Discussing Miksang Contemplative Photography with Julie DuBose


Shambhala Mountain Center hosts Opening the Good Eye: An Introduction to Miksang Photography with Julie Dubose and Michael Wood, September 11-14, 2014

Discover how to see the world in a fresh way and express your full and complete experience through your camera. Miksang Contemplative Photography as developed by Michael Wood and Julie DuBose teaches us how to recognize the experience of direct visual perception — direct in this case means without the filters of our habitual ways of seeing and experiencing. In the interview below, Julie DuBose offers some wisdom related to this beautiful discipline.

Learn more about Miksang at www.miksang.com, and check out some examples of Miksang photography below the video and audio boxes.

Watch our interview with Julie DuBose below, or scroll down to stream/download the audio.

If you’d like to download the audio file, CLICK HERE and find the “Download” button. Otherwise, you can stream the audio below.

Click on the images below to see larger versions of these photographs by Julie DuBose.

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Mom's Hair

 

 

 

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JulieDuBoseJulie DuBose began her study of Miksang with Michael Wood in Halifax, Nova Scotia in 1998. She has been traveling and teaching with Michael since 2000 and is a teacher of all Miksang levels. She founded the Miksang Institute for Contemplative Photography in 2009 in Boulder, Colorado and Miksang Publications in 2012. Julie lives in Lafayette, Colorado.

Her first book,  Effortless Beauty: Photography as an Expression of Eye, Mind, and Heart, was released in March 2013.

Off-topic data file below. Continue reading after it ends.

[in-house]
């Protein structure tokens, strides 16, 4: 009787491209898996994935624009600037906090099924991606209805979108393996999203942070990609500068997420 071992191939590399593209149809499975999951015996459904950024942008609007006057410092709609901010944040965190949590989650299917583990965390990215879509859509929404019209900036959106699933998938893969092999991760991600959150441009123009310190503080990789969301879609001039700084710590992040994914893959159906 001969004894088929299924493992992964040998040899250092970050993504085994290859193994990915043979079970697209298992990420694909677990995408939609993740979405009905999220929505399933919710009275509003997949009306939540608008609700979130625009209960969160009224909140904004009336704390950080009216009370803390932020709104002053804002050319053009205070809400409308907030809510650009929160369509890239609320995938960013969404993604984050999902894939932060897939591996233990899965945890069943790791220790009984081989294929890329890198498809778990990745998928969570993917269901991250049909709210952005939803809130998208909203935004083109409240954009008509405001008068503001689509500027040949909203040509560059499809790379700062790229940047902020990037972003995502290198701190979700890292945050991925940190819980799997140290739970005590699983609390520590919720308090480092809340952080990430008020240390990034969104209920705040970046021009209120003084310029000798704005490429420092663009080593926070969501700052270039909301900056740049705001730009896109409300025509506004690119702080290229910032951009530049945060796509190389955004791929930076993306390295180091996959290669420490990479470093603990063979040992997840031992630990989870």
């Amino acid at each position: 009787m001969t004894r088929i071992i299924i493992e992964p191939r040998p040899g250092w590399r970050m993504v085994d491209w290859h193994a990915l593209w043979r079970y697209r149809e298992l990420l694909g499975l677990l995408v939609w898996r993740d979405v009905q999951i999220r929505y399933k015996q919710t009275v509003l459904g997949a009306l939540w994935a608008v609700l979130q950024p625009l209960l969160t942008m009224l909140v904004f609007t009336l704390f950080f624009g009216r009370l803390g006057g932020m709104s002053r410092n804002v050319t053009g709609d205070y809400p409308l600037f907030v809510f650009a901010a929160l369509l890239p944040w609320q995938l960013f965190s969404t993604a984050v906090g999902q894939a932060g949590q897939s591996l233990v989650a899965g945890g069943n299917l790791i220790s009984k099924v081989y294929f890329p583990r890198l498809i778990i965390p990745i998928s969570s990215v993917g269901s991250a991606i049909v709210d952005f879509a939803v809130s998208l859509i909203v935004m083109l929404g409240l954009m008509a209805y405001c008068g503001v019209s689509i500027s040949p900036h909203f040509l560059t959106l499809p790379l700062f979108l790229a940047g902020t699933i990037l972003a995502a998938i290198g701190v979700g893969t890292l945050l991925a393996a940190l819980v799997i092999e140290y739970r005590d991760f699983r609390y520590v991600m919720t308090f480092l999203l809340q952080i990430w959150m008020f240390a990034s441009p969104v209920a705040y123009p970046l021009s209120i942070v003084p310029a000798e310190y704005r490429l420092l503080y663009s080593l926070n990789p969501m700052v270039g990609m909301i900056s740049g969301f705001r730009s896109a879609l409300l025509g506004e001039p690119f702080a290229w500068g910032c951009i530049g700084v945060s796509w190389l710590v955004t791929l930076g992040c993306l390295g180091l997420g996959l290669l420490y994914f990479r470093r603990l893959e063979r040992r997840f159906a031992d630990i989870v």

Floral Notes and Bardo: Rise to Song

By Travis Newbill

Floral Notes and Bardo: The Creative Chronicles of a Shambhala Mountain Resident is a daily feature on the SMC blog in which a member of our staff/community shares his experience of existing as part of Shambhala Mountain Center.

Days may begin in silence which may give rise to song.  It’s one way to live.

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I’m at my desk now, once again, after having spent two weeks in beautiful retreat with 107 other people (108 total retreatants, not including staff and teachers).  We spent two weeks in a tent together, practicing kindness.  We sang, walked the land, ate meals and celebrated together.

I saw the forms of Shambhala come to life in a big way, which was reassuring and beautiful.  We received practices which I feel very good about.  I sense the potential for transformation towards more openness, love, creativity, and joyful existence — on and on.

We took vows.  We all vowed to engage socially in such a way that the whole of the earth may awaken into cheerfulness.  Some of us vowed to dedicate this and all future lives to benefiting other beings until all are liberated into bliss.

We were given a Qigong practice, and I’m so grateful.  It fits right in.  All of these practices seem to be means through which we may work with subtle energies in order to realize deeper harmony — within the body and in relationship.  It’s all relationships — the skull eventually affects the belly, the flowers affect my mood, and my touch affects my partner.

Tuning in…  So that we may glide in cosmic wind with less resistance and greater stability.  Tuning in so that paradox doesn’t cause stress, but rather, wonder.

This morning I awoke, walked on the hill at dawn (down to the outhouse and back), the sage and the flowers of late summer… I lit candles and made my vows, walked down to the shrine hall and sang with my fellows…

– August 14, 2014

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PortraitTravis Newbill is a curious dude on the path of artistry, meditation, and social engagement who is very glad to be residing at Shambhala Mountain Center.  His roles within the organization include Marketing Associate and Head Dekyong–a position of leadership within the community.  Follow Travis on twitter: @travisnewbill

What is Mindful Leadership? A Conversation with Janice Marturano


Shambhala Mountain Center hosts Leading Differently: The Power of a Purposeful Pause with Janice Marturano and Dawn MacDonald October 24–26